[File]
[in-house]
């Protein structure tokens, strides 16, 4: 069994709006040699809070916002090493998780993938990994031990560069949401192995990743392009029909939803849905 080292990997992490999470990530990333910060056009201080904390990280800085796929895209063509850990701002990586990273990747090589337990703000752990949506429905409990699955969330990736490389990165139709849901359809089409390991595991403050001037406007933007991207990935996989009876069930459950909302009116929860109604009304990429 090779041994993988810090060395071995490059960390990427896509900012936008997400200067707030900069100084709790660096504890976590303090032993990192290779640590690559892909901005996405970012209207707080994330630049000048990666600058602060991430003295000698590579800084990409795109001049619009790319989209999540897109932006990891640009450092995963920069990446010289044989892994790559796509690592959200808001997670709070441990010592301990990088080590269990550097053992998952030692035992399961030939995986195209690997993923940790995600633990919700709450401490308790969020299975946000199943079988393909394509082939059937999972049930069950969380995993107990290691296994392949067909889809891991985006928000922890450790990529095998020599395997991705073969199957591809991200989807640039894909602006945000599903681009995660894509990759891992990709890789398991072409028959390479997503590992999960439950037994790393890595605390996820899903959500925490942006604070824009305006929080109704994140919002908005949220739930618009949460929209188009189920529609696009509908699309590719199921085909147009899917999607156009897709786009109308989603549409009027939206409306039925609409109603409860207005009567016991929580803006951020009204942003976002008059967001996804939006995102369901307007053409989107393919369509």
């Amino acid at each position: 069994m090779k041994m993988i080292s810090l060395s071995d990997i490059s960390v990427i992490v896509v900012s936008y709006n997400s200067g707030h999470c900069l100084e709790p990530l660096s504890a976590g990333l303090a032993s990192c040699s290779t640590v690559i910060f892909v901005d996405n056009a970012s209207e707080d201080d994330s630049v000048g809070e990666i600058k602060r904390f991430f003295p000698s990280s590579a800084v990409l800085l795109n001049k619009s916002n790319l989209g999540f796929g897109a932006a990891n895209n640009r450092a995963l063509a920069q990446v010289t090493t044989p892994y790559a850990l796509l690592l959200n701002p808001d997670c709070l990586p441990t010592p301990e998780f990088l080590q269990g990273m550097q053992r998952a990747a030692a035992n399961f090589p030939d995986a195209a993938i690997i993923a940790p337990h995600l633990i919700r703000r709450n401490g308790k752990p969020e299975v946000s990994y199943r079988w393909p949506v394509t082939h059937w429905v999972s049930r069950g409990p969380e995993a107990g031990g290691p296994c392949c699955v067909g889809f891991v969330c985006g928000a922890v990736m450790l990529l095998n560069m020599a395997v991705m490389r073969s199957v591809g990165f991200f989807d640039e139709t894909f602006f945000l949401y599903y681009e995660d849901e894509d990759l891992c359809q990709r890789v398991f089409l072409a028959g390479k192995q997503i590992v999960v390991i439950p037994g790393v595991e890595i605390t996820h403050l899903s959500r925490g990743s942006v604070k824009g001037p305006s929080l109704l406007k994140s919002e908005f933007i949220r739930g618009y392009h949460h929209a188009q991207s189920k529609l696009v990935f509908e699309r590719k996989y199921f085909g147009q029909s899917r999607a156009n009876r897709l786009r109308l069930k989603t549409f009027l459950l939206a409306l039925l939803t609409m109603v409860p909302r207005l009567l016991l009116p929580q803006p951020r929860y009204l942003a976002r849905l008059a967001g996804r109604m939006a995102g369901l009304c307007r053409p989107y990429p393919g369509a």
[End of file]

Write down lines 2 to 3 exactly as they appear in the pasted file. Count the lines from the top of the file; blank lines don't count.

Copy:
């Protein structure tokens, strides 16, 4: 069994709006040699809070916002090493998780993938990994031990560069949401192995990743392009029909939803849905 080292990997992490999470990530990333910060056009201080904390990280800085796929895209063509850990701002990586990273990747090589337990703000752990949506429905409990699955969330990736490389990165139709849901359809089409390991595991403050001037406007933007991207990935996989009876069930459950909302009116929860109604009304990429 090779041994993988810090060395071995490059960390990427896509900012936008997400200067707030900069100084709790660096504890976590303090032993990192290779640590690559892909901005996405970012209207707080994330630049000048990666600058602060991430003295000698590579800084990409795109001049619009790319989209999540897109932006990891640009450092995963920069990446010289044989892994790559796509690592959200808001997670709070441990010592301990990088080590269990550097053992998952030692035992399961030939995986195209690997993923940790995600633990919700709450401490308790969020299975946000199943079988393909394509082939059937999972049930069950969380995993107990290691296994392949067909889809891991985006928000922890450790990529095998020599395997991705073969199957591809991200989807640039894909602006945000599903681009995660894509990759891992990709890789398991072409028959390479997503590992999960439950037994790393890595605390996820899903959500925490942006604070824009305006929080109704994140919002908005949220739930618009949460929209188009189920529609696009509908699309590719199921085909147009899917999607156009897709786009109308989603549409009027939206409306039925609409109603409860207005009567016991929580803006951020009204942003976002008059967001996804939006995102369901307007053409989107393919369509």
């Amino acid at each position: 069994m090779k041994m993988i080292s810090l060395s071995d990997i490059s960390v990427i992490v896509v900012s936008y709006n997400s200067g707030h999470c900069l100084e709790p990530l660096s504890a976590g990333l303090a032993s990192c040699s290779t640590v690559i910060f892909v901005d996405n056009a970012s209207e707080d201080d994330s630049v000048g809070e990666i600058k602060r904390f991430f003295p000698s990280s590579a800084v990409l800085l795109n001049k619009s916002n790319l989209g999540f796929g897109a932006a990891n895209n640009r450092a995963l063509a920069q990446v010289t090493t044989p892994y790559a850990l796509l690592l959200n701002p808001d997670c709070l990586p441990t010592p301990e998780f990088l080590q269990g990273m550097q053992r998952a990747a030692a035992n399961f090589p030939d995986a195209a993938i690997i993923a940790p337990h995600l633990i919700r703000r709450n401490g308790k752990p969020e299975v946000s990994y199943r079988w393909p949506v394509t082939h059937w429905v999972s049930r069950g409990p969380e995993a107990g031990g290691p296994c392949c699955v067909g889809f891991v969330c985006g928000a922890v990736m450790l990529l095998n560069m020599a395997v991705m490389r073969s199957v591809g990165f991200f989807d640039e139709t894909f602006f945000l949401y599903y681009e995660d849901e894509d990759l891992c359809q990709r890789v398991f089409l072409a028959g390479k192995q997503i590992v999960v390991i439950p037994g790393v595991e890595i605390t996820h403050l899903s959500r925490g990743s942006v604070k824009g001037p305006s929080l109704l406007k994140s919002e908005f933007i949220r739930g618009y392009h949460h929209a188009q991207s189920k529609l696009v990935f509908e699309r590719k996989y199921f085909g147009q029909s899917r999607a156009n009876r897709l786009r109308l069930k989603t549409f009027l459950l939206a409306l039925l939803t609409m109603v409860p909302r207005l009567l016991l009116p929580q803006p951020r929860y009204l942003a976002r849905l008059a967001g996804r109604m939006a995102g369901l009304c307007r053409p989107y990429p393919g369509a």